Following the exodus, the Hebrews’ human leader, Moses, receives from God the directives for how this peoplehood should order its common life. These directives, Torah, make as one of their particular distinctives over against the ways of the Egyptian empire the special priority that is placed on care for vulnerable within the community—widows, orphans, strangers (or, perhaps more accurately, immigrants), the vulnerable in general.
The centrality of this concern for inclusion or hospitality of the vulnerable is underscored in how the story tells of what happens when such hospitality is missing. One of the main points of contention that prophets such as Amos made in critiquing the way of life within Israel was the injustice and disregard in relation to poor and vulnerable people. Such injustice actually becomes the main cause of the failure and ultimate demise of the Israeli kingdom in the Old Testament.
Jesus continue in the prophetic tradition when he challenged the Israel of his day. One of his sharpest points was the disregard toward the vulnerable among his people. He confronted this disregard with his teaching—but also with his counter-testimony. Jesus made a point of reaching out specifically to the marginalized, the vulnerable, the excluded. His was a message of inclusion—God’s kingdom is for all who want to enter it.
Jesus certainly expected a high level of faithfulness of his followers and challenged those who were unfaithful. However, almost always he aimed his critique at people with power who hurt others by their exclusiveness and disrespect. In a story such as the woman caught in adultery, Jesus got in the way of the enforcers of “purity” in the community and exposed their hypocrisy and disrespect. After his welcome and gift of forgiveness, he challenged the woman to live faithfully—but not as a condition of his acceptance. In another story, he allows his feet to be washed by a “woman of the city” (prostitute) and offered forgiveness unconditionally without any hint of a qualification or demand for particular behavior.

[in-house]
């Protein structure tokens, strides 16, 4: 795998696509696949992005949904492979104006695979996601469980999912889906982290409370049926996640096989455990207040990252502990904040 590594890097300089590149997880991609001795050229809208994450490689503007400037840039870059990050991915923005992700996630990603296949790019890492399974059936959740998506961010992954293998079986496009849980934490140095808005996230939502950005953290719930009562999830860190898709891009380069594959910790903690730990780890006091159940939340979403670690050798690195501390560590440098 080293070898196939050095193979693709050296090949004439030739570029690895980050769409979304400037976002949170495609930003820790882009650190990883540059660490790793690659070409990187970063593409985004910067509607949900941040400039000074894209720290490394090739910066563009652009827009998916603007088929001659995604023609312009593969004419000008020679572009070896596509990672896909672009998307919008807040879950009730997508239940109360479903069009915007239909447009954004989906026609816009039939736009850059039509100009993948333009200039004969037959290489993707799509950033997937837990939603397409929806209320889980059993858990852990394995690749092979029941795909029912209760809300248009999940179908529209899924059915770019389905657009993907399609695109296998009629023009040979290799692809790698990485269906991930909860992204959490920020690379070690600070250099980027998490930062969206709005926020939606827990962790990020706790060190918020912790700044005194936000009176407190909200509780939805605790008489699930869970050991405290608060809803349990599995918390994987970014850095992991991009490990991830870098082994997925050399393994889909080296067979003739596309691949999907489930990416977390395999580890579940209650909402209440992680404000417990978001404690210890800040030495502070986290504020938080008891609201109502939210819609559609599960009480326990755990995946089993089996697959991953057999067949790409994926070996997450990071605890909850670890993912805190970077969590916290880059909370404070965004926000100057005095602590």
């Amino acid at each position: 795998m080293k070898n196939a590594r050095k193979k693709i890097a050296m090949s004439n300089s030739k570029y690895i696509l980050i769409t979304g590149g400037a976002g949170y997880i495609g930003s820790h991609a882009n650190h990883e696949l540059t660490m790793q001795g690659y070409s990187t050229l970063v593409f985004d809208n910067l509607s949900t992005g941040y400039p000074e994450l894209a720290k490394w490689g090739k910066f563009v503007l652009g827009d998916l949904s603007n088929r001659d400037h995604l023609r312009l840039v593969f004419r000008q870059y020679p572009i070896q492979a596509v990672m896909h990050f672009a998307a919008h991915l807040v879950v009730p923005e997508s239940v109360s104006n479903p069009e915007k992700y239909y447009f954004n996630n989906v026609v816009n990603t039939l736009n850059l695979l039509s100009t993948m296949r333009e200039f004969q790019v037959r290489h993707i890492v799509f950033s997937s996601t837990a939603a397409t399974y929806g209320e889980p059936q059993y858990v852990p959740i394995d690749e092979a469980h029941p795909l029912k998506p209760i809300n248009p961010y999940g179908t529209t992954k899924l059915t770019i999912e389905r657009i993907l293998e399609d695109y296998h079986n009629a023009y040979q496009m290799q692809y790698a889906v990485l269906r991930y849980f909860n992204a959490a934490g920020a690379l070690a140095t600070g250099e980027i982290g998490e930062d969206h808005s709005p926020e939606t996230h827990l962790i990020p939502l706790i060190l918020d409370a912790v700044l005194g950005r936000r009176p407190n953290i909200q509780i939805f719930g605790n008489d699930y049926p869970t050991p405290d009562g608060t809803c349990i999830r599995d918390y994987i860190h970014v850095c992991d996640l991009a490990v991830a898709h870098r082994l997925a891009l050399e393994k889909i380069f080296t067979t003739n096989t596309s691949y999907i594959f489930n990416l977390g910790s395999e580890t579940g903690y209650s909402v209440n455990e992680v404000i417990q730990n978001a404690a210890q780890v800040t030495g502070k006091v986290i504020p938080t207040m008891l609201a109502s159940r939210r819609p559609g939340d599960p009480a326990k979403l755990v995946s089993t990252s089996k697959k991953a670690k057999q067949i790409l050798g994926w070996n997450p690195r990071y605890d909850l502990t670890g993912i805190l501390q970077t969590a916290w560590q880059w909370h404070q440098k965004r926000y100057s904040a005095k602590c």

Following Jesus, the early church practiced a ministry of inclusion, most notably the opening of what had begun as a Jews-only community to non-Jewish believers. The dramatic account in Acts 15 tells of the debate over such inclusion and the conclusion that God’s message of welcome to all with faith in Jesus took priority over more exclusive traditions. Paul became the “apostle to the Gentiles” and, famously, made the assertion that there is neither Jew nor Greek, male or female, slave or free, but we are all one in Christ (Galatians 3:28). The message of inclusion reaches its fulfillment in the book of Revelation with visions in several places in the book of the celebration of the Lamb’s triumph by countless multitudes “from every nation, from all tribes and peoples and languages” (Revelation 7:9).
The biblical message of inclusion and welcome establishes a strong benefit of the doubt in favor of the full inclusion of LGBTQ Christians in congregations and other Christian organizations. If there is to be some kind of discrimination that excludes, say, a married gay or lesbian person from employment at a Christian college such as EMU, we should expect the bases for such discrimination to be extraordinarily clear and well-grounded.